Your application will then progress through a two-month opposition period. During this, the Australian Trade Marks Journal advertises your trade mark. Third parties then have an opportunity to oppose your application if they have a valid reason to. For example, a trader may oppose your application for a particular name they have been using unregistered for a substantial time. This would be on the basis that it could cause confusion in the marketplace if you were able to obtain an exclusive right to this name. 

If any third party files an opposition to your application, you will have the opportunity to defend it. This party may send you a Notice of Intention to oppose your application. In this case, you should seek advice from a trade mark lawyer or attorney. Opposition proceedings can be complex and deadlines for submitting a defence to the opposition are strict. 

‘Registered’

After the opposition period has expired, your trade mark application will progress to registration approximately 14 days later. You will then receive a registration certificate. Your trade mark registration is then an enforceable intellectual property right. Notably, your registration is backdated to your filing date, or ‘priority date’. This means that if a third party was infringing upon your trade mark even while your application was pending and proceeding through the examination and opposition periods, you may be able to take retrospective action against that third party to stop them from continuing the infringing activity and potentially claim compensation for their infringement to date.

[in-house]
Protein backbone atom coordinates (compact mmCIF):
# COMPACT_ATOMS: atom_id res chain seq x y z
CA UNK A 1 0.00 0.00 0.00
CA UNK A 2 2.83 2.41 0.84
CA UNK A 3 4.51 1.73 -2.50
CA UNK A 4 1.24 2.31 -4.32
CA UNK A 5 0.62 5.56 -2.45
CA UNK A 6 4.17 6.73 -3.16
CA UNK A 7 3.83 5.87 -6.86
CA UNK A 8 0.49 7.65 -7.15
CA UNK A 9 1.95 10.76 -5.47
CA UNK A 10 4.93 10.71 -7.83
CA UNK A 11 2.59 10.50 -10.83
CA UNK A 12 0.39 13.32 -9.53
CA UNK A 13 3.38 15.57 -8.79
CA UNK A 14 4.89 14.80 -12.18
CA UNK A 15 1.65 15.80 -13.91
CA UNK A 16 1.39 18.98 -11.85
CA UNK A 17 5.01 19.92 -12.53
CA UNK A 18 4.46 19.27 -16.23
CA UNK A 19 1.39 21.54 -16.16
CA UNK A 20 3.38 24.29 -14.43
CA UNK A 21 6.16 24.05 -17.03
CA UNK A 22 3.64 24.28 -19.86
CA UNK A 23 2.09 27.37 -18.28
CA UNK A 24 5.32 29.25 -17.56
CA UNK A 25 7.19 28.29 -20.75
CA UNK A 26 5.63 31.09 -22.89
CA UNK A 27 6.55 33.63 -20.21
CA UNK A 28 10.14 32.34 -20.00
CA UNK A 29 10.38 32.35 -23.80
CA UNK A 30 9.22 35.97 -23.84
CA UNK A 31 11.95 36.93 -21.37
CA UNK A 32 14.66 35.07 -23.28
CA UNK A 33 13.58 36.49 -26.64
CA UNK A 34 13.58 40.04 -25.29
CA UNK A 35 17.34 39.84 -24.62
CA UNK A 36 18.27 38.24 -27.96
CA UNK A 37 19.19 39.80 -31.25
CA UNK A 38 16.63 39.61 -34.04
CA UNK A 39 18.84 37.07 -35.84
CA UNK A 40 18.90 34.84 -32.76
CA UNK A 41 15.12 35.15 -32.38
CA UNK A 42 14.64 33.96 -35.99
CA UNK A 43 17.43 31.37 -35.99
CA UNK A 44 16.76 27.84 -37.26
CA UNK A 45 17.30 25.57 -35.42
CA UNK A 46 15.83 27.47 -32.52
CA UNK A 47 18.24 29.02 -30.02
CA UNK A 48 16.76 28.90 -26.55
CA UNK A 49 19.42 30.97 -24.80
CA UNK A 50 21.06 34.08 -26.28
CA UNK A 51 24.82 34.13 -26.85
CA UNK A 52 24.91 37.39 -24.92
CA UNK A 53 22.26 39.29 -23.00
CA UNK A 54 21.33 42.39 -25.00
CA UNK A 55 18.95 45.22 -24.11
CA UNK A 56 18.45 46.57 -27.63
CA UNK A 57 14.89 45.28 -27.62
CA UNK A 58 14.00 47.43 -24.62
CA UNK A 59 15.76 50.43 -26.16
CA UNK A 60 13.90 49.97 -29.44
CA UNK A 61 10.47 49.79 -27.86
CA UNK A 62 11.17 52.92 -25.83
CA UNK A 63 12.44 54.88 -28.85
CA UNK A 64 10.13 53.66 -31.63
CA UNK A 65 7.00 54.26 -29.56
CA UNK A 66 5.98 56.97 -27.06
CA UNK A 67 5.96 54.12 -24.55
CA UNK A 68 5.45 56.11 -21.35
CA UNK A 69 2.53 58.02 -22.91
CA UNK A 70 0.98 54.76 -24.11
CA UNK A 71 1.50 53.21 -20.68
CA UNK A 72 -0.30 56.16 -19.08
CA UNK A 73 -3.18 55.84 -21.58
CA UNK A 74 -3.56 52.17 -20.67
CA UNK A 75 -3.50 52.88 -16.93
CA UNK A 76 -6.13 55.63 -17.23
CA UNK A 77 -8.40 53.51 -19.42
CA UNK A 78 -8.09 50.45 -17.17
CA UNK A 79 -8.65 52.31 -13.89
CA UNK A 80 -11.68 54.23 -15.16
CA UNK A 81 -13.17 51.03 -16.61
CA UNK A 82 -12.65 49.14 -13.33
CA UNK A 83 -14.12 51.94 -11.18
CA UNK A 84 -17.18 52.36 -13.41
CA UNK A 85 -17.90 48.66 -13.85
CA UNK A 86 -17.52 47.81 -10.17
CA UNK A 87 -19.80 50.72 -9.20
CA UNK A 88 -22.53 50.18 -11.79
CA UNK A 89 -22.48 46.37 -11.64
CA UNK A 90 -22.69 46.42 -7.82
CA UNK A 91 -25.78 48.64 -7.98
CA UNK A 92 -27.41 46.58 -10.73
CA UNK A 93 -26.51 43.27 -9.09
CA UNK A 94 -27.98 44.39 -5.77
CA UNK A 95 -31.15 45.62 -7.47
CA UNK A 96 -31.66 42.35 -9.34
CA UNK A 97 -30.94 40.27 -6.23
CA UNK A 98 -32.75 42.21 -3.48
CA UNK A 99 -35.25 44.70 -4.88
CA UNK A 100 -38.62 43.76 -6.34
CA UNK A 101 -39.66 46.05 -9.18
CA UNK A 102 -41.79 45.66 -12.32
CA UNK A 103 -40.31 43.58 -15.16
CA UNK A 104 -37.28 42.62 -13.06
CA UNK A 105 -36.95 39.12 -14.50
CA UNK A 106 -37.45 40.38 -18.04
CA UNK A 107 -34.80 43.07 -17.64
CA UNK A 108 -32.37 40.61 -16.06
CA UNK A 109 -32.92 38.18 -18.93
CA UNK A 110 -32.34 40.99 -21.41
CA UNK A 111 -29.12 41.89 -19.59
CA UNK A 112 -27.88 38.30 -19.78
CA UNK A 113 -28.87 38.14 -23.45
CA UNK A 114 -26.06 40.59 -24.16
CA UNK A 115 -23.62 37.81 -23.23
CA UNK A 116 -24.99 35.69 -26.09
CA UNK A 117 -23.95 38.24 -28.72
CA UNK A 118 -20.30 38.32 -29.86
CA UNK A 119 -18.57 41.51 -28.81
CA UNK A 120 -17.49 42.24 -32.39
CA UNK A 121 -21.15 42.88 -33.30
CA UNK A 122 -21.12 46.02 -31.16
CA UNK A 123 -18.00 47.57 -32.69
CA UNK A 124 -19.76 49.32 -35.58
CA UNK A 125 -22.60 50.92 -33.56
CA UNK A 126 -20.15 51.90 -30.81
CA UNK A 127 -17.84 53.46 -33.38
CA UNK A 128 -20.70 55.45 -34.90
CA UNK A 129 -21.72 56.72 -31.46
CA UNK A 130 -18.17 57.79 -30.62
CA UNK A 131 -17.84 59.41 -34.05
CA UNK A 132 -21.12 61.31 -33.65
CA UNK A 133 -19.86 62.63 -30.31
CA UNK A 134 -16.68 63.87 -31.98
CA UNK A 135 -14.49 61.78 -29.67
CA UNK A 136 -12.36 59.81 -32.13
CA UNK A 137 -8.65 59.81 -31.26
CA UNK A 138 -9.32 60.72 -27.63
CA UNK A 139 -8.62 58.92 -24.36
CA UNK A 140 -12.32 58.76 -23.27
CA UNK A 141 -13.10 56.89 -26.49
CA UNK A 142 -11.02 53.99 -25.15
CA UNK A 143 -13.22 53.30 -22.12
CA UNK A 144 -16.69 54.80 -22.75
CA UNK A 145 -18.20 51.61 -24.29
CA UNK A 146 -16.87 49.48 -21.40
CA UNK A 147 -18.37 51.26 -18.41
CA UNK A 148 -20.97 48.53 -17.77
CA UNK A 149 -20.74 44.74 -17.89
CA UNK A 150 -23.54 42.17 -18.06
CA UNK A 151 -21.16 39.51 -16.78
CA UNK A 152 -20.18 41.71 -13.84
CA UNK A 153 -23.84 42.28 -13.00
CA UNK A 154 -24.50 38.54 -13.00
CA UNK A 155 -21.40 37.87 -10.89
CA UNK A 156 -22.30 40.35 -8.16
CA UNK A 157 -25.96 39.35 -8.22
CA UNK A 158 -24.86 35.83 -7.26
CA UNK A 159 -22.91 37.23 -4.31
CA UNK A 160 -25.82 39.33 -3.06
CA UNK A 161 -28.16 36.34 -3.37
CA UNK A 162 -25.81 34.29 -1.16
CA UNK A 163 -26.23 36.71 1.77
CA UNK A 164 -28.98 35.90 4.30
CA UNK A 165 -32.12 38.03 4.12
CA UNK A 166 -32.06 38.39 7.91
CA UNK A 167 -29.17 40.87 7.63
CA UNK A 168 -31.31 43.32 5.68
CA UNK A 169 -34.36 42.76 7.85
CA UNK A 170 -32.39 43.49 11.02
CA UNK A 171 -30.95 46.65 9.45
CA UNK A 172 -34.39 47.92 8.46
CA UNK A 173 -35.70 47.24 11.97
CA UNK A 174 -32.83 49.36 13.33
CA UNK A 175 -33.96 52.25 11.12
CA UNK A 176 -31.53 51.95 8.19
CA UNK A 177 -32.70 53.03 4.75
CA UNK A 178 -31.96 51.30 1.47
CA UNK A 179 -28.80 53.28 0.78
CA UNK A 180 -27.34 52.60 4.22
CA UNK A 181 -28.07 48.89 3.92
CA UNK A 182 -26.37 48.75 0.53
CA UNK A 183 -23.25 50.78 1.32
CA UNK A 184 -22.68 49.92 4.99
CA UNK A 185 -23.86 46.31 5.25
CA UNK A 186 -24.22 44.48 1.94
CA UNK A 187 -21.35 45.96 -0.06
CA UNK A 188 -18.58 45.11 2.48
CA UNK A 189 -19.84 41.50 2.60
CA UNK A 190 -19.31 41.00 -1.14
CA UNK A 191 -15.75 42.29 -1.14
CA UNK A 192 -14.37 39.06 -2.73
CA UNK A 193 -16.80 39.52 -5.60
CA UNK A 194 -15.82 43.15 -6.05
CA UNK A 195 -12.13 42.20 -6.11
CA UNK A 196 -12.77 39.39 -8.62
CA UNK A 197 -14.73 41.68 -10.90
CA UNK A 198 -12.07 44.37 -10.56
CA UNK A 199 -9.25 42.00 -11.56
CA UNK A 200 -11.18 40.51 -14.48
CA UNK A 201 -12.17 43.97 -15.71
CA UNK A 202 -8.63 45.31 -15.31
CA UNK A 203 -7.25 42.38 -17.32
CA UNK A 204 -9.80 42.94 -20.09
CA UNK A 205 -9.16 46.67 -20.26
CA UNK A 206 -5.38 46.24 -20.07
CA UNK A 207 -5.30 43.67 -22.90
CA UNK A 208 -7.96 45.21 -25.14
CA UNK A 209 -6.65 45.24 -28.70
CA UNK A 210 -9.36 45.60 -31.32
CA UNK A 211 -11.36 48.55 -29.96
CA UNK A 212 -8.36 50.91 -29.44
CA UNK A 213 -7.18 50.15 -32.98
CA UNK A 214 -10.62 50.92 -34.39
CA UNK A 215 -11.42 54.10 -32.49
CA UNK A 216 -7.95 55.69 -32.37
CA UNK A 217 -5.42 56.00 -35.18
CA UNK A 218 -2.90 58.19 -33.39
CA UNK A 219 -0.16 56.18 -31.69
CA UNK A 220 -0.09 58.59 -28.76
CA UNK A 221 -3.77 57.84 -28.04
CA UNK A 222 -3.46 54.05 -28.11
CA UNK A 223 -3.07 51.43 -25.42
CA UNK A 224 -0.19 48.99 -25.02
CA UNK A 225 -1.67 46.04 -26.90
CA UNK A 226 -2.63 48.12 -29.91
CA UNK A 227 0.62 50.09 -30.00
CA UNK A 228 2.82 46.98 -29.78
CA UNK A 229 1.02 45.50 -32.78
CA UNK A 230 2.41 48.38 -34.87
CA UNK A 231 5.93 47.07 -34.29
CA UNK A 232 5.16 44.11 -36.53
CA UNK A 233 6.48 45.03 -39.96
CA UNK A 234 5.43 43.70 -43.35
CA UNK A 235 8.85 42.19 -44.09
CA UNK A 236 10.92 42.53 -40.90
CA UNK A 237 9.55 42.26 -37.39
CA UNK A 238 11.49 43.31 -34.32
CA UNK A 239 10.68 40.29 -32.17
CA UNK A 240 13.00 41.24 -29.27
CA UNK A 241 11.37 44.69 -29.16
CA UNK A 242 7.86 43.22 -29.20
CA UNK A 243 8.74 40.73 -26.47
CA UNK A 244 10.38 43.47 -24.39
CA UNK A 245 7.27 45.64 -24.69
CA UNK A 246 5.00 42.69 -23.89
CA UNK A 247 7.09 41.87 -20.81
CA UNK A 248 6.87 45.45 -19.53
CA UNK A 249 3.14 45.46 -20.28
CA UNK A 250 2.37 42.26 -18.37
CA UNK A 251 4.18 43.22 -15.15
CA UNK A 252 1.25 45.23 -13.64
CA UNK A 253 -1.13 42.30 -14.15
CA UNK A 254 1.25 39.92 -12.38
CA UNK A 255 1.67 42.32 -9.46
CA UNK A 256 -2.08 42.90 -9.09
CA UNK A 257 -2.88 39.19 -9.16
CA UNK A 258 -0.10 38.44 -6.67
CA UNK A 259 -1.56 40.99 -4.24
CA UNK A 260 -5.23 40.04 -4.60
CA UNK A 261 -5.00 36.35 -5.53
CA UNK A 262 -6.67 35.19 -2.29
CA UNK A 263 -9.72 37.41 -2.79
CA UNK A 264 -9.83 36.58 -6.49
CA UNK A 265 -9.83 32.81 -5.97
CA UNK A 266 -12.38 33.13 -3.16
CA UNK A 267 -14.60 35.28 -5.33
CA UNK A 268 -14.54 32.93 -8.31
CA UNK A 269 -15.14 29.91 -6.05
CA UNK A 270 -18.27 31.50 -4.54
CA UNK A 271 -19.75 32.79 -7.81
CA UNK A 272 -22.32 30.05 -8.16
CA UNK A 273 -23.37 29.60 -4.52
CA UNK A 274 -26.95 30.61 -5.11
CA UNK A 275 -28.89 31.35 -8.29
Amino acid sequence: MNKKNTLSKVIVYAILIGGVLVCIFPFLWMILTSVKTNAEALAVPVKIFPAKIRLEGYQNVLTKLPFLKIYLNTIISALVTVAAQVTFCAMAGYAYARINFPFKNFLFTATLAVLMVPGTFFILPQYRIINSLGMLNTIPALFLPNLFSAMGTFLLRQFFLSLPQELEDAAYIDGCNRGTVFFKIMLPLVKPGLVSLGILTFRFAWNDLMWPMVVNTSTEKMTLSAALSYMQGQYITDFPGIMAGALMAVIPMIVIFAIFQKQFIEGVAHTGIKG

Your trade mark registration must be renewed every 10 years to remain a registered enforceable right. To ensure you can enjoy continued trade mark protection, make sure you meet the renewal deadlines every 10 years. This will help you avoid your trade mark lapsing and IP Australia removing it from the register.

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Using Your Trade Mark While It is Pending